Conference of Parties (COP) 28

The most difficult and controversial issue deliberated on at the Conference of Parties, better known as COP 28, which was held in Dubai from 30 November to 13 December 2023, was the fate of fossil fuels. At the end of the deliberations, participants agreed on a shift that would “happen in a just, orderly, and equitable manner”. No date or timeline was given, but it was provided that developing economies, particularly those that depend on fossil fuels, be assisted. In doing so, the level of development and poverty of each country would be taken into consideration.

Much as the agreement and wording of the resolutions are considered a win-win for those who wanted an immediate ban on fossil fuels and those opposed to the idea completely, it is often wondered whether the participants could have taken a realistically different position. The world needs environmental protection, but the world just cannot do without fossil fuels at this point. As experience has demonstrated in the last two years, European nations that have been in the forefront for clean energy found themselves returning to coal-fired plants when their interests were threatened in the wake of the Russian invasion of Ukraine two years ago.

The United States relies on fossil fuels substantially. China, India, Japan, Russia, and others still rely on traditional fuels. Only a handful of nations like Greece, Spain, and Portugal have crossed the clean energy line. At the G-7 meeting of ministers responsible for the environment, climate, and energy held in Turin, Italy, on April 30, 2024, it was agreed that coal plants would be phased out among these nations by 2035, but the participants were realistic enough to provide that those which could not meet the target should be allowed to continue to use coal-fired plants on condition that it would not compromise their commitment to bring down global warming to 1.5 degrees Centigrade by 2030.

It is unlikely that Japan can afford to stop using coal by 2035. Germany has set a 2030 deadline, but there is no guarantee it will make it. The G-7 member nations that campaigned for the phasing out of coal plants by 2035 are those which have already abandoned coal plants or use them minimally. In other words, what the world saw at the recent G-7 ministers meeting in Italy is self-interest everywhere and becoming the “big elephant in the room” This fact should not be lost on the Nigerian people and their government.

Home Energy Politics

The primary responsibility of every government is to its people, their welfare, and their security. This point is worth reiterating because Nigeria seems to pay more attention to gas exports than the domestic gas market because of the prospects of huge foreign exchange earnings, which the country needs desperately. Gas producers naturally prefer to export their products because their domestic prices are regulated, subsidized, and sold below the world market value. Besides, those who supply gas to (privatized) power-generating firms are typically owed huge amounts for long periods.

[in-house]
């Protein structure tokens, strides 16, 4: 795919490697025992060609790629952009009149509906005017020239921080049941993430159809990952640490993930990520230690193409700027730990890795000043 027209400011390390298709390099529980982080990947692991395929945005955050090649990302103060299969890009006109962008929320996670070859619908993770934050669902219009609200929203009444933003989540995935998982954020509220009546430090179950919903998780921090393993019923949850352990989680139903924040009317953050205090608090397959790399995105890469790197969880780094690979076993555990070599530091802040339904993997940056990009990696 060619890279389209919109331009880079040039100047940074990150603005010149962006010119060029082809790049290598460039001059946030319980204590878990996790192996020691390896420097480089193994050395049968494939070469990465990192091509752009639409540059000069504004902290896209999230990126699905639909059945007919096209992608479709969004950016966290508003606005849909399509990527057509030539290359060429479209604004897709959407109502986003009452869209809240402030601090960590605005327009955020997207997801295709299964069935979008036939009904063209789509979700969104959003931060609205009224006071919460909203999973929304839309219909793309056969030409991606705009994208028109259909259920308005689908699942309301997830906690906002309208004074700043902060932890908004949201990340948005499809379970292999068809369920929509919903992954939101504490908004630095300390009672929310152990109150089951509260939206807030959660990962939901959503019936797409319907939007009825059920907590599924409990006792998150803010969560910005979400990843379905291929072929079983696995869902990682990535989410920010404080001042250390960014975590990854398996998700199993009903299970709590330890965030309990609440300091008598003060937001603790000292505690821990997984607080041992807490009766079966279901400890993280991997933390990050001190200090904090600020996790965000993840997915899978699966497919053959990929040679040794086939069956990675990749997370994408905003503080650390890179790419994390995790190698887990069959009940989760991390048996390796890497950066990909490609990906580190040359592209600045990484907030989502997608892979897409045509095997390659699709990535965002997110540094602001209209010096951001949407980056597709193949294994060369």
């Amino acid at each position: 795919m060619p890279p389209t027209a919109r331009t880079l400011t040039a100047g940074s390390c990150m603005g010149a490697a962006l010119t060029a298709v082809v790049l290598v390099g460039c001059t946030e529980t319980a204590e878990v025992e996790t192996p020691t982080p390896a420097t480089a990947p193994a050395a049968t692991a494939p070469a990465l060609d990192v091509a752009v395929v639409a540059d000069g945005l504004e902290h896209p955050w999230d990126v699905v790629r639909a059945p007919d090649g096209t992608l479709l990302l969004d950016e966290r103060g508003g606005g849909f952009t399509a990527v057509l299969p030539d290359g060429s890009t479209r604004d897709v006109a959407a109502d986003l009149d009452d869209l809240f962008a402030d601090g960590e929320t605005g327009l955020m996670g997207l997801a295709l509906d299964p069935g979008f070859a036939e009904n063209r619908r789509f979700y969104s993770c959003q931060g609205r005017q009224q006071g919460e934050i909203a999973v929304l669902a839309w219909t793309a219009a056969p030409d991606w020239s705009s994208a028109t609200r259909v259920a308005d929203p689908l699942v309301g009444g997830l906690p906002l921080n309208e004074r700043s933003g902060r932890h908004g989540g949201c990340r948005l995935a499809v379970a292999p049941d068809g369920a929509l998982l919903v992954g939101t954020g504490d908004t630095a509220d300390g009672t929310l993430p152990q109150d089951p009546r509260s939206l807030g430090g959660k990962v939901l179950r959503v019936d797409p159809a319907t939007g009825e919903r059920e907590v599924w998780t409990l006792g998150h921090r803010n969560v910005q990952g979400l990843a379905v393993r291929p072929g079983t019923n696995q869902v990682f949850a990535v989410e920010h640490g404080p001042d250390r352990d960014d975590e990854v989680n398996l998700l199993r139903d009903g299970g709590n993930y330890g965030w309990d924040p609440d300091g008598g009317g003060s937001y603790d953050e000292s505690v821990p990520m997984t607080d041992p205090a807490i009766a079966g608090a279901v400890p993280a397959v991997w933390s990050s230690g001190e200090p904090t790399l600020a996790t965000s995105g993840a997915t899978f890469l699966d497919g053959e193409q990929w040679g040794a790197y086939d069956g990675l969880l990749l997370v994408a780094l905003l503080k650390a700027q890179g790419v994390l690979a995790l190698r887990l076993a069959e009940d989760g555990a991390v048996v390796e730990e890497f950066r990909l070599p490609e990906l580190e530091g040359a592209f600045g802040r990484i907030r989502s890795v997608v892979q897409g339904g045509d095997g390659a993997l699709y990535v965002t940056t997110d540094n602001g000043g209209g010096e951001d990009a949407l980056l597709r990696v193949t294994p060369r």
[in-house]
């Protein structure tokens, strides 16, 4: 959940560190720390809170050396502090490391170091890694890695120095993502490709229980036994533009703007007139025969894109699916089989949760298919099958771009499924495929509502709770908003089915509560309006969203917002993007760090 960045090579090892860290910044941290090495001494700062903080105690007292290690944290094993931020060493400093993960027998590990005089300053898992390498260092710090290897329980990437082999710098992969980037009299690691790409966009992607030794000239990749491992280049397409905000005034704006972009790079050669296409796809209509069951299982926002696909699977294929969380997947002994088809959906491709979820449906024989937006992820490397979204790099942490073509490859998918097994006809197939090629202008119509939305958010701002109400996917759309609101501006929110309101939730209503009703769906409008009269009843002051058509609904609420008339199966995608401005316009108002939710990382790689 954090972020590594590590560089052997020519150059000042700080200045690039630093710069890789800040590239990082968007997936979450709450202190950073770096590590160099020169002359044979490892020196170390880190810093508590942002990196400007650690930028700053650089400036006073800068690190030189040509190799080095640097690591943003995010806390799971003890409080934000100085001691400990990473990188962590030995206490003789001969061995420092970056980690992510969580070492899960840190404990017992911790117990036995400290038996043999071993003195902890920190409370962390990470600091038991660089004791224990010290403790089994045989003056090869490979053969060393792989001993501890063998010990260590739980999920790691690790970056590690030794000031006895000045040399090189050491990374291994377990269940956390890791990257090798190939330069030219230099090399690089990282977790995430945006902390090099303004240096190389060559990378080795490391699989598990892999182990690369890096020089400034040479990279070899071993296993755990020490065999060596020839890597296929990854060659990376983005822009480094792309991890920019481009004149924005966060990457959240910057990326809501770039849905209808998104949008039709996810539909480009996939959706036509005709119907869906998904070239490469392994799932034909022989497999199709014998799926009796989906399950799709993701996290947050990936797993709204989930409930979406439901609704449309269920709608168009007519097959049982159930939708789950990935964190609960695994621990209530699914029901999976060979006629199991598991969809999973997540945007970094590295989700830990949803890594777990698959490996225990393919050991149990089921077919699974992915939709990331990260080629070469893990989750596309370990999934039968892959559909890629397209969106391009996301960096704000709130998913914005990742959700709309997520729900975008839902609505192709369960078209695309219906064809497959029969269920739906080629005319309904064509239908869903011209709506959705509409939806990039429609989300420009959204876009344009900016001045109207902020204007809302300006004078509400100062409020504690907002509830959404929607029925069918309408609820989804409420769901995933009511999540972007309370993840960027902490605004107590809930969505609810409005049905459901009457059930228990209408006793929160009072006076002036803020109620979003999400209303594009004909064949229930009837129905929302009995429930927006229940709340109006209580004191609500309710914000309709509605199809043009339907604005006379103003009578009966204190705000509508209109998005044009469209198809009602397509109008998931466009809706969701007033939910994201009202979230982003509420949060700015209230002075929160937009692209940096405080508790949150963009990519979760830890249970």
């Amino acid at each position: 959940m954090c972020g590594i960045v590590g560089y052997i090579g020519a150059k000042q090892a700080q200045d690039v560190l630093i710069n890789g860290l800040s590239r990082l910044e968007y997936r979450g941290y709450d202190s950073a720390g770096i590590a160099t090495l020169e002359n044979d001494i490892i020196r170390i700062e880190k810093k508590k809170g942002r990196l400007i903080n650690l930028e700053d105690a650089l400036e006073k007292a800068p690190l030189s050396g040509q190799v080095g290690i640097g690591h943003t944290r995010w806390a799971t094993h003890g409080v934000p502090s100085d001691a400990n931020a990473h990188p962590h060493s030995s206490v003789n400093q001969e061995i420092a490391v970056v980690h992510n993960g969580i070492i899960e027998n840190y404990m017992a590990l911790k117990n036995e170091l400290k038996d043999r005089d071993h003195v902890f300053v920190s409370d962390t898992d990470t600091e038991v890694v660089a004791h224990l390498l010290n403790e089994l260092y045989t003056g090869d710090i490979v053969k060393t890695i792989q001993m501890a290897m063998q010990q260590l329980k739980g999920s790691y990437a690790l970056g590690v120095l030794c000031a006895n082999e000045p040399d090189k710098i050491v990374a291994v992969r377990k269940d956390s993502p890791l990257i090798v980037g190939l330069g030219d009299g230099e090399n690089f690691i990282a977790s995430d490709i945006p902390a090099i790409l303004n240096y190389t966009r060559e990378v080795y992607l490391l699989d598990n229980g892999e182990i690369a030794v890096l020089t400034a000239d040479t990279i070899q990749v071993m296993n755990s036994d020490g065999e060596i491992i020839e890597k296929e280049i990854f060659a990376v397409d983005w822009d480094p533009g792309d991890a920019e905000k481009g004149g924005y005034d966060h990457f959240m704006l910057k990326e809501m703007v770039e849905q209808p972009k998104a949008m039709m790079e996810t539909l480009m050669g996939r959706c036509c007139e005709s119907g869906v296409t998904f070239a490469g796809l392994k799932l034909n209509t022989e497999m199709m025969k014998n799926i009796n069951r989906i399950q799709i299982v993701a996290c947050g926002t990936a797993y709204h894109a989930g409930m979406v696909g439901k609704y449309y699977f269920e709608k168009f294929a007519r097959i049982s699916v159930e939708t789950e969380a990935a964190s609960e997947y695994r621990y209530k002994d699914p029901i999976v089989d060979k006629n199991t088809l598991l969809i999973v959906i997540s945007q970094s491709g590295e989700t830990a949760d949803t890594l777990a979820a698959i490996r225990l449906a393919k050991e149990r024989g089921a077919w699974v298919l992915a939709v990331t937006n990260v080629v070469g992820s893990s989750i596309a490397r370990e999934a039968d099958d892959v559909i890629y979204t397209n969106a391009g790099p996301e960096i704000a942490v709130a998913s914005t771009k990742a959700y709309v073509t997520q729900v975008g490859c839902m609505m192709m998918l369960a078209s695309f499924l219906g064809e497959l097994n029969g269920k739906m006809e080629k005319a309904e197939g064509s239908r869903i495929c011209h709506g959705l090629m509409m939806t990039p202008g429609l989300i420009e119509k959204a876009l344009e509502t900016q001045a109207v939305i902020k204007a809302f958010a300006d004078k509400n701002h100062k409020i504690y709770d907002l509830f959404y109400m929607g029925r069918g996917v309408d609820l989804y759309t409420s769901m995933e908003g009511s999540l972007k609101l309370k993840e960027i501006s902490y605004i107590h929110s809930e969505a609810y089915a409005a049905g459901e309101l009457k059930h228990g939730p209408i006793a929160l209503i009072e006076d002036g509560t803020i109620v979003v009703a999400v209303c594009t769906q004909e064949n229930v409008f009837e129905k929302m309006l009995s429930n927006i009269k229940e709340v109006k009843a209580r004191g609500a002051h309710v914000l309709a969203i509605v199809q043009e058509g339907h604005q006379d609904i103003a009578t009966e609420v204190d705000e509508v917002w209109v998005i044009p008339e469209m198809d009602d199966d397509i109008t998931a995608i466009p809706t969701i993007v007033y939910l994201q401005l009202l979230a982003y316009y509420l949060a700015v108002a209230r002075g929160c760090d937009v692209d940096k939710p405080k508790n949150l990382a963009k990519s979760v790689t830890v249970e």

The Trans Sahara Gas Pipeline is being constructed with a pipeline measuring 46-56 inches in diameter so that it can carry 30 billion cubic metres of natural gas from Nigeria to Europe through North Africa. One or two cynics have wondered in recent times how sustainable the project may be in the long run. This is because Europeans have been at the forefront of the campaign against all forms of fossil fuels, including natural gas. Will they still purchase Nigeria’s natural gas if they should find adequate alternatives?

As Nigeria plans to embark on massive export of its natural gas, the country is facing severe gas shortages at home. When the General Sani Abacha military regime intervened in Sierra Leone in the 1990s under the ECOWAS rubric to flush out the new military regime and restore democratic rule there, Nigeria was described by a section of the international community as a country that was exporting what it did not have, democracy, but importing what it ought to have in abundance, namely, petroleum products. This description may well fit the gas sector today. Nigeria has 206.53 trillion cubic feet of untapped gas reserves; the estimated recoverable gas is 139.4 TCF. It is one of the world’s leading gas countries.

Yet, there is not enough natural gas or even liquefied petroleum gas used in the kitchen. Even the Nigeria Liquefied Natural Gas company, a major foreign exchange earner that also has a guaranteed market, has been operating at 60% capacity on account of insufficient gas supply.

The petroleum companies supplying gas to power-generating companies are in a tighter position. Because they are performing sub optimally, there are now longer periods of electricity blackouts throughout the country. This is despite the spirited efforts of the NNPCL, the Ministry of Power and the Presidency.

A state of emergency needs to be declared in the gas sector. The declaration will save the power sector and allow the government and other stakeholders to address fundamental issues in the gas sector in a robust manner. The issues will include how to strike a healthy balance between producing gas for export and gas for domestic consumption. Gas is equally needed in both markets.